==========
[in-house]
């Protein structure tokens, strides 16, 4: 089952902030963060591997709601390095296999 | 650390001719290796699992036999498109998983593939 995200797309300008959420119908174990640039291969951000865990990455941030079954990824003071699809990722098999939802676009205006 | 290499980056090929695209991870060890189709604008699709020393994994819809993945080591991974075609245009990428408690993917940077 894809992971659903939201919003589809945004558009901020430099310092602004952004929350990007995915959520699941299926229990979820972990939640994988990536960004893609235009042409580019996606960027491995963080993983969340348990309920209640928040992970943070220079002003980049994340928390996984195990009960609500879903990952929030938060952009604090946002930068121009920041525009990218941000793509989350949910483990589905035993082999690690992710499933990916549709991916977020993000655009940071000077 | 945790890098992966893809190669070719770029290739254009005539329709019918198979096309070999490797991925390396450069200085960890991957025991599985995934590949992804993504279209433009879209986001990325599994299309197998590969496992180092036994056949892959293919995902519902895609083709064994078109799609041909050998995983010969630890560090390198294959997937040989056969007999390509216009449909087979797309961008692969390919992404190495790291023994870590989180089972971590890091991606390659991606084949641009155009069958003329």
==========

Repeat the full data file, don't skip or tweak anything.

[in-house]
């Protein structure tokens, strides 16, 4: 089952902030963060591997709601390095296999 | 650390001719290796699992036999498109998983593939 995200797309300008959420119908174990640039291969951000865990990455941030079954990824003071699809990722098999939802676009205006 | 290499980056090929695209991870060890189709604008699709020393994994819809993945080591991974075609245009990428408690993917940077 894809992971659903939201919003589809945004558009901020430099310092602004952004929350990007995915959520699941299926229990979820972990939640994988990536960004893609235009042409580019996606960027491995963080993983969340348990309920209640928040992970943070220079002003980049994340928390996984195990009960609500879903990952929030938060952009604090946002930068121009920041525009990218941000793509989350949910483990589905035993082999690690992710499933990916549709991916977020993000655009940071000077 | 945790890098992966893809190669070719770029290739254009005539329709019918198979096309070999490797991925390396450069200085960890991957025991599985995934590949992804993504279209433009879209986001990325599994299309197998590969496992180092036994056949892959293919995902519902895609083709064994078109799609041909050998995983010969630890560090390198294959997937040989056969007999390509216009449909087979797309961008692969390919992404190495790291023994870590989180089972971590890091991606390659991606084949641009155009069958003329």